No One Else

So why could not any other man pay this price? In order to understand this we must examine a few more scriptures. Psalms 49:7 says, “None of them can by any means redeem his brother, nor give to God a ransom for him.” How could Christ pay the price for father Adam and how can the ransom price redeem all men from the grave? The principle of sin being passed down through inheritance is laid out in the Old Testament. In Ezekiel 18:2 we read, “The fathers have eaten sour grapes, and the children’s teeth are set on edge.”

The Apostle Paul frames this principle to the Adamic death sentence in Romans 5:12, “by one man sin entered into the world, and death by sin; and so death passed upon all men.” This means that if the one man (Adam) is redeemed from death, then it follows that the Adamic curse will be lifted off all of Adam’s progeny. Paul applies this principle in 1 Timothy 2:5-6 where he states, “The man Christ Jesus; Who gave himself a ransom for all.” The reason that no man could give a ransom to God for his brother is that their imperfect, fallen flesh would not be an equivalent price for the perfect man Adam. Therefore the Logos, a spiritual being begotten of GOD, was made flesh by the Heavenly Father and born of a woman that he could become the man Christ Jesus.

Mark 10:45 says, “For even the Son of man came … to give his life a ransom.” It required a perfect man (the man Christ Jesus) to be a ransom for a perfect man (Adam). This thought is confirmed in 1 Corinthians 15:21; “For since by man came death, by man came also the resurrection of the dead.” The ransom price was a perfect man for a perfect man. Jesus willingly laid down his life on the cross to pay this price.  Going back to the ransom process, we see that the first step, setting the price, demanded a perfect human life for the perfect life of Adam (Romans 5:18-19).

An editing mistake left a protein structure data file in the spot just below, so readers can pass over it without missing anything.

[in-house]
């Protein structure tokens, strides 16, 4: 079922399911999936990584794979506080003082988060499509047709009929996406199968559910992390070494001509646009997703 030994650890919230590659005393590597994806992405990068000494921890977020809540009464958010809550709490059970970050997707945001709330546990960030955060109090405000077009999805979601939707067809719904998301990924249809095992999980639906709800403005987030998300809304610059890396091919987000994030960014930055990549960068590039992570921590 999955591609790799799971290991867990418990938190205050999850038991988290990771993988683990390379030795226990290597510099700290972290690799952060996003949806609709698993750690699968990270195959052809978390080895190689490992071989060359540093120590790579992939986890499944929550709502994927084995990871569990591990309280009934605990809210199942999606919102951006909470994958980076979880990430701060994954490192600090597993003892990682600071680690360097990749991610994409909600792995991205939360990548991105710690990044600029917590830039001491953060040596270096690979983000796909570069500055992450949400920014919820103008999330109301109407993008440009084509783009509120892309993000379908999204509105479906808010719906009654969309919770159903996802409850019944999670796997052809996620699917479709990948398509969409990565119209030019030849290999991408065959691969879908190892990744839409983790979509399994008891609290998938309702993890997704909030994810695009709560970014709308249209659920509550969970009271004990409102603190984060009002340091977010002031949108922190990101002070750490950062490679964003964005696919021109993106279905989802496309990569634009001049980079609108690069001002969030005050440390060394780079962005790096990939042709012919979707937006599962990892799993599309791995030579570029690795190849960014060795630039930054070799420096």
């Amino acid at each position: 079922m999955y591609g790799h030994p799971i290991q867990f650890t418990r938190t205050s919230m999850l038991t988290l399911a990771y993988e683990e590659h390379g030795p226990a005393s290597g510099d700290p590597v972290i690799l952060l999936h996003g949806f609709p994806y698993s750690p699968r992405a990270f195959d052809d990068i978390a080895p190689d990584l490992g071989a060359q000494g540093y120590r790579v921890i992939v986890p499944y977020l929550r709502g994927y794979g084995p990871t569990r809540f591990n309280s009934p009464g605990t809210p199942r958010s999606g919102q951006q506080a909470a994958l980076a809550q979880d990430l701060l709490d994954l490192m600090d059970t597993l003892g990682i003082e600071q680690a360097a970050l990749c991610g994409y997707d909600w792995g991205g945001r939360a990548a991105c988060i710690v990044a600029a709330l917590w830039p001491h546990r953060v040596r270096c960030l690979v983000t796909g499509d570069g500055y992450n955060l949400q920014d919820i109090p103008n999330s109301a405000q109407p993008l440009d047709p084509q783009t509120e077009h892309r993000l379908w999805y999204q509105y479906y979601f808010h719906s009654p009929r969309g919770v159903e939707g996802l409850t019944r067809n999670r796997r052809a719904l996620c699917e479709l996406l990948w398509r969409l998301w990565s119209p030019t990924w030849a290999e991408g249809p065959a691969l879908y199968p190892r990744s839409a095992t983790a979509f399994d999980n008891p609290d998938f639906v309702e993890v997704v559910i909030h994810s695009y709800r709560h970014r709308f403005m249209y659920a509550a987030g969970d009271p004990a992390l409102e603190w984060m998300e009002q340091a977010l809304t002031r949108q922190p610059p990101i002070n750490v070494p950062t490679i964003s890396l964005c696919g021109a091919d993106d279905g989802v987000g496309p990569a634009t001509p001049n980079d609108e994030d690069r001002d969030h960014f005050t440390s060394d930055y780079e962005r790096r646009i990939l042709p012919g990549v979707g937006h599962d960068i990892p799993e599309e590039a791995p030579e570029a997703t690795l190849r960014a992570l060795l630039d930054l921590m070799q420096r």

The second step in the process was getting the price, Strong’s number 0487 for the Greek word anti-lutron (αντιλυτσον). According to Strong’s Concordance, this means “a redemption price: — ransom. What is given in exchange for another as the price of his redemption, ransom.” In 1 Timothy 2:5-6 we read, “For there is one God, and one mediator between God and men, the man Christ Jesus; who gave himself a ransom for all, to be testified in due time.” In order to raise this price that would satisfy God’s justice, the man Christ Jesus had to perfectly fulfill the law. 1 Peter 1:19 reads, “But with the precious blood of Christ, as of a lamb without blemish and without spot.” This is an indication that like a lamb that is without blemishes, Jesus was pure. This is confirmed in Hebrews 7:26-27 where the Apostle Paul says of Jesus; “For such an high priest became us, who is holy, harmless, undefiled, separate from sinners, and made higher than the heavens; Who needeth not daily, as those high priests, to offer up sacrifice, first for his own sins, and then for the people’s: for this he did once, when he offered up himself.” By this statement, and the example of Jesus’ life documented in scripture, we know that Jesus perfectly fulfilled the Law.

What was the promise to one who perfectly fulfilled the Law? It was the promise to live forever on Earth. But did Jesus do this? No, instead he willingly laid down his perfect life at Calvary to redeem the whole human race. To be this ransom and redeem mankind, Jesus had to perfectly fulfill the Law (see Leviticus 18:5).

But how do we know that Jesus’ sacrifice was acceptable? This is the significance of the resurrection morn. God’s seal of acceptance of Jesus’ sacrifice was his resurrection from the dead. Had Jesus’ sacrifice been deficient in any way, Jesus would not have been resurrected. Because his sacrifice was perfect and acceptable, God raised him. This is the significance of Jesus’ resurrection. It was God’s seal of acceptance. So Jesus paid the corresponding price of loosening (1 Corinthians 15:17).